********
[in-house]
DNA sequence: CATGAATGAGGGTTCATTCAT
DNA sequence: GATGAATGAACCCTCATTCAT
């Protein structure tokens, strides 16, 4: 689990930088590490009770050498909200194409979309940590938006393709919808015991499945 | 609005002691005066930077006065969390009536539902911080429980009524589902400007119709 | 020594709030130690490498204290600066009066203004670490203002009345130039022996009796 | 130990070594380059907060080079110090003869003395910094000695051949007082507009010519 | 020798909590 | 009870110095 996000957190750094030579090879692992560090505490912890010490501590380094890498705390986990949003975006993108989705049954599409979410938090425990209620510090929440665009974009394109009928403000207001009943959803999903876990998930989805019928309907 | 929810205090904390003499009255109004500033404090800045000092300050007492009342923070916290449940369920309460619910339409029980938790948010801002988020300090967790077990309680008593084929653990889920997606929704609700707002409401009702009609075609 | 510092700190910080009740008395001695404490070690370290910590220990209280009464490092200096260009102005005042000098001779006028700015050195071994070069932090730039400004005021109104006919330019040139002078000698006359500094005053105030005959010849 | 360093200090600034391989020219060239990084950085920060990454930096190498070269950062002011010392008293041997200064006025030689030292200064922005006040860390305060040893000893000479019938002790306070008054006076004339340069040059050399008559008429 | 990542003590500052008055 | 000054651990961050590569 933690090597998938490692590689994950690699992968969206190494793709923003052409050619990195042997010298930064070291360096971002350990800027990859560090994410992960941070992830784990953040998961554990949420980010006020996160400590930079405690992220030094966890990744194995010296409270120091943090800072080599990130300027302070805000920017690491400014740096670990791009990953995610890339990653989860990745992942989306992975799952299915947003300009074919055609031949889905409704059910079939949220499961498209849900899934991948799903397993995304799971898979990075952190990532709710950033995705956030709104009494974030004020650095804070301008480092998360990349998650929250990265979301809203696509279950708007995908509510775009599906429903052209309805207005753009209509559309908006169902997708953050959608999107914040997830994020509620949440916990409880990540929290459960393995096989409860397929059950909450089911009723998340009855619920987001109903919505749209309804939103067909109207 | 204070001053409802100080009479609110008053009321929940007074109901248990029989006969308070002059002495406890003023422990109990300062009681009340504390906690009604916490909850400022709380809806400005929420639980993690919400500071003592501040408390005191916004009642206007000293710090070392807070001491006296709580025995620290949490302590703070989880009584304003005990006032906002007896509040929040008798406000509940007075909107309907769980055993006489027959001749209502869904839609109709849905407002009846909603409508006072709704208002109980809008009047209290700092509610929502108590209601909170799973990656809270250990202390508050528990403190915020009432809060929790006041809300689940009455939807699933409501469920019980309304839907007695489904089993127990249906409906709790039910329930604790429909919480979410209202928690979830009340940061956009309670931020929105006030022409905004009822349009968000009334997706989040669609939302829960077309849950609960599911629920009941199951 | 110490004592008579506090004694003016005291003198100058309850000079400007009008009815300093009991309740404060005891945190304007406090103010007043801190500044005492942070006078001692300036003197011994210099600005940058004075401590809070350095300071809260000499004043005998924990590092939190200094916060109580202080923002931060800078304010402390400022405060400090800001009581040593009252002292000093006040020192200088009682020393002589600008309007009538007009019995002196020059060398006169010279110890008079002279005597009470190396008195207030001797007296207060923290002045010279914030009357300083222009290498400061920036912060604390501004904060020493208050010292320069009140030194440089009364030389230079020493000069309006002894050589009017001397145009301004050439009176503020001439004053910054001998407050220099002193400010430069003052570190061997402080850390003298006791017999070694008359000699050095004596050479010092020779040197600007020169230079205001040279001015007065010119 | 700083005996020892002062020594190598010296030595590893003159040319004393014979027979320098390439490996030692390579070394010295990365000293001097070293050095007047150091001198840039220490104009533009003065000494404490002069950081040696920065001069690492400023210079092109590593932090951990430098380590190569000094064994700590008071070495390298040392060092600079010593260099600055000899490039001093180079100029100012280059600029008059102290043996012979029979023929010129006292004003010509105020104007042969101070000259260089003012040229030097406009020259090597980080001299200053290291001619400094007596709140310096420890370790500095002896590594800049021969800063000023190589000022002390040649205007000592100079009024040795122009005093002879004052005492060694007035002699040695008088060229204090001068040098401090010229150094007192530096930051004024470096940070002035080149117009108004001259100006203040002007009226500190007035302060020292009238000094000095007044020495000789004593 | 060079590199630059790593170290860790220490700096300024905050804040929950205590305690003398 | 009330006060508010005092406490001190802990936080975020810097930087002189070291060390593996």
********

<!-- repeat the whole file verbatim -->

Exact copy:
[in-house]
DNA sequence: CATGAATGAGGGTTCATTCAT
DNA sequence: GATGAATGAACCCTCATTCAT
């Protein structure tokens, strides 16, 4: 689990930088590490009770050498909200194409979309940590938006393709919808015991499945 | 609005002691005066930077006065969390009536539902911080429980009524589902400007119709 | 020594709030130690490498204290600066009066203004670490203002009345130039022996009796 | 130990070594380059907060080079110090003869003395910094000695051949007082507009010519 | 020798909590 | 009870110095 996000957190750094030579090879692992560090505490912890010490501590380094890498705390986990949003975006993108989705049954599409979410938090425990209620510090929440665009974009394109009928403000207001009943959803999903876990998930989805019928309907 | 929810205090904390003499009255109004500033404090800045000092300050007492009342923070916290449940369920309460619910339409029980938790948010801002988020300090967790077990309680008593084929653990889920997606929704609700707002409401009702009609075609 | 510092700190910080009740008395001695404490070690370290910590220990209280009464490092200096260009102005005042000098001779006028700015050195071994070069932090730039400004005021109104006919330019040139002078000698006359500094005053105030005959010849 | 360093200090600034391989020219060239990084950085920060990454930096190498070269950062002011010392008293041997200064006025030689030292200064922005006040860390305060040893000893000479019938002790306070008054006076004339340069040059050399008559008429 | 990542003590500052008055 | 000054651990961050590569 933690090597998938490692590689994950690699992968969206190494793709923003052409050619990195042997010298930064070291360096971002350990800027990859560090994410992960941070992830784990953040998961554990949420980010006020996160400590930079405690992220030094966890990744194995010296409270120091943090800072080599990130300027302070805000920017690491400014740096670990791009990953995610890339990653989860990745992942989306992975799952299915947003300009074919055609031949889905409704059910079939949220499961498209849900899934991948799903397993995304799971898979990075952190990532709710950033995705956030709104009494974030004020650095804070301008480092998360990349998650929250990265979301809203696509279950708007995908509510775009599906429903052209309805207005753009209509559309908006169902997708953050959608999107914040997830994020509620949440916990409880990540929290459960393995096989409860397929059950909450089911009723998340009855619920987001109903919505749209309804939103067909109207 | 204070001053409802100080009479609110008053009321929940007074109901248990029989006969308070002059002495406890003023422990109990300062009681009340504390906690009604916490909850400022709380809806400005929420639980993690919400500071003592501040408390005191916004009642206007000293710090070392807070001491006296709580025995620290949490302590703070989880009584304003005990006032906002007896509040929040008798406000509940007075909107309907769980055993006489027959001749209502869904839609109709849905407002009846909603409508006072709704208002109980809008009047209290700092509610929502108590209601909170799973990656809270250990202390508050528990403190915020009432809060929790006041809300689940009455939807699933409501469920019980309304839907007695489904089993127990249906409906709790039910329930604790429909919480979410209202928690979830009340940061956009309670931020929105006030022409905004009822349009968000009334997706989040669609939302829960077309849950609960599911629920009941199951 | 110490004592008579506090004694003016005291003198100058309850000079400007009008009815300093009991309740404060005891945190304007406090103010007043801190500044005492942070006078001692300036003197011994210099600005940058004075401590809070350095300071809260000499004043005998924990590092939190200094916060109580202080923002931060800078304010402390400022405060400090800001009581040593009252002292000093006040020192200088009682020393002589600008309007009538007009019995002196020059060398006169010279110890008079002279005597009470190396008195207030001797007296207060923290002045010279914030009357300083222009290498400061920036912060604390501004904060020493208050010292320069009140030194440089009364030389230079020493000069309006002894050589009017001397145009301004050439009176503020001439004053910054001998407050220099002193400010430069003052570190061997402080850390003298006791017999070694008359000699050095004596050479010092020779040197600007020169230079205001040279001015007065010119 | 700083005996020892002062020594190598010296030595590893003159040319004393014979027979320098390439490996030692390579070394010295990365000293001097070293050095007047150091001198840039220490104009533009003065000494404490002069950081040696920065001069690492400023210079092109590593932090951990430098380590190569000094064994700590008071070495390298040392060092600079010593260099600055000899490039001093180079100029100012280059600029008059102290043996012979029979023929010129006292004003010509105020104007042969101070000259260089003012040229030097406009020259090597980080001299200053290291001619400094007596709140310096420890370790500095002896590594800049021969800063000023190589000022002390040649205007000592100079009024040795122009005093002879004052005492060694007035002699040695008088060229204090001068040098401090010229150094007192530096930051004024470096940070002035080149117009108004001259100006203040002007009226500190007035302060020292009238000094000095007044020495000789004593 | 060079590199630059790593170290860790220490700096300024905050804040929950205590305690003398 | 009330006060508010005092406490001190802990936080975020810097930087002189070291060390593996």